In one of my Alternate Earths, I have made the following changes to Africa:

1) Re-angle the mainland (meaning Madagascar stays right where it is) to the point that the Mediterranean is connected to the Indian Ocean, not the Atlantic.

2) Revitalize the Saharan Megalakes and Botswana's Lake Makgadikgadi.

3) Raise the continent's sea levels by 75 meters.

Using these three changes, what kind of climate would we expect to find in Africa?

  • $\begingroup$ Re: #3, do you mean lower the landmass by 75 meters into the sea? It doesn't seem like any of this would have a profound effect on continental climate. The Straits of Gibraltar and the Red Sea aren't large enough to affect major ocean currents; that little change in elevation should be negligible; and the lakes would derive from climatic changes, not vice versa. $\endgroup$ Jun 15 '15 at 14:37
  • $\begingroup$ continents don't have sea levels. $\endgroup$
    – Oldcat
    Jun 15 '15 at 17:33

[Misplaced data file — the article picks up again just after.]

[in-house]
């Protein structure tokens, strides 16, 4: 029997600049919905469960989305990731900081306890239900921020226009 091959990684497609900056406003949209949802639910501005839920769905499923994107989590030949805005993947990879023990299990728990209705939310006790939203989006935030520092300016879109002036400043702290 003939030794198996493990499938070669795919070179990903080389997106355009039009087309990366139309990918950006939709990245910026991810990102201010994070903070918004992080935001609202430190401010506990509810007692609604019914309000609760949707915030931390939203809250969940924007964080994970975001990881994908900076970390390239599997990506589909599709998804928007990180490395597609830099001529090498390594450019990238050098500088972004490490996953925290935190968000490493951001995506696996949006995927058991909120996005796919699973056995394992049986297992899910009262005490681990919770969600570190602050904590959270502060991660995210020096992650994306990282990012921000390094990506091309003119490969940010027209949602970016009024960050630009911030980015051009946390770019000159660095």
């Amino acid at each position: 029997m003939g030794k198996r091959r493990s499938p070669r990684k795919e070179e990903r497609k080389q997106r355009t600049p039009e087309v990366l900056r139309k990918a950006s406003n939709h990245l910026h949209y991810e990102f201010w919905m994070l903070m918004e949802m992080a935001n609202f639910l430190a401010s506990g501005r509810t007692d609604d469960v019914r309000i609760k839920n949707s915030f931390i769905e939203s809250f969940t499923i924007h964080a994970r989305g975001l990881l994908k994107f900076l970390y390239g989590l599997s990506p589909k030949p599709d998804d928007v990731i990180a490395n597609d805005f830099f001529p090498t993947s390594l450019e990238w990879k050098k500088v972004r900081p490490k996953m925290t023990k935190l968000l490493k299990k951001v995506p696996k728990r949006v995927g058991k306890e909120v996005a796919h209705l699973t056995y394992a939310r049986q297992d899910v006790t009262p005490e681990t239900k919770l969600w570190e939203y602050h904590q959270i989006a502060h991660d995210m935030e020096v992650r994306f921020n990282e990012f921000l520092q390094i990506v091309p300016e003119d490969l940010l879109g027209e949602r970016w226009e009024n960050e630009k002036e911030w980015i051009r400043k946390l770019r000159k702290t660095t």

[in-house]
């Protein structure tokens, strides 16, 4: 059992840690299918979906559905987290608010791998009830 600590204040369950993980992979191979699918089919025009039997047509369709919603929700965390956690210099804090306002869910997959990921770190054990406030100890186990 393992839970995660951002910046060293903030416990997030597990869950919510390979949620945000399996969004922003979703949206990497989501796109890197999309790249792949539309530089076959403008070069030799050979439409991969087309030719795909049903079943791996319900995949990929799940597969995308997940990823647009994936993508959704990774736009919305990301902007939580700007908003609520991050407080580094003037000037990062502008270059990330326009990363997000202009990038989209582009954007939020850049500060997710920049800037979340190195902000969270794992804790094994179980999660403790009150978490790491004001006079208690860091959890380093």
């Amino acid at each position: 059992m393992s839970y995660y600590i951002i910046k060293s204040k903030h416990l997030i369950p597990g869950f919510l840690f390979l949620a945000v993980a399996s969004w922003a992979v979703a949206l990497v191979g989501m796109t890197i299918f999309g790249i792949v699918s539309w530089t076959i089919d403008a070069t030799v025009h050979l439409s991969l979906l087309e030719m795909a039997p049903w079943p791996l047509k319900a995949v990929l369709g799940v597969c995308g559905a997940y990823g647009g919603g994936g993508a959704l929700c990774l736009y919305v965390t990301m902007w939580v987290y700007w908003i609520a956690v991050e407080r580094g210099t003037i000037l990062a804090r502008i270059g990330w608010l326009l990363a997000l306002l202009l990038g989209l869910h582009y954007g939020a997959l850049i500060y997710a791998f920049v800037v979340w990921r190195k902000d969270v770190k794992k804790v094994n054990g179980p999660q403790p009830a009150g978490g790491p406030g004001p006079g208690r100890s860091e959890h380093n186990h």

It won't have much effect. You just need to see where the rain belt is. Right now, it over the Sahel. It will be located more or less at the same place not matter how much you rotate the continent because it depends on the global air circulation. Most of the Sahara will be dry even if you rotate it by 45 degrees. Chad, Sudan Egypt and the southern Part of Libya will receive more rain but West Africa will become more arid. Lakes might form like lake Chad but they would be mostly seasonal lake with great variation in water level between the dry and wet seasons.

With this configuration, Cape Town would be near Sao Paulo. So yes, the lakes in Botswana will be restored to their formal glory.

Lastly, compared to other continents, Africa has a relatively high altitude with a few low plains. These places can be densely populated but increasing the water level by 75m would only submerge a small portion of Africa.

Elevation map : http://sedac.ciesin.columbia.edu/downloads/maps/nagdc/nagdc-population-landscape-climate-estimates-v3/place3-elevationzones-africa.jpg


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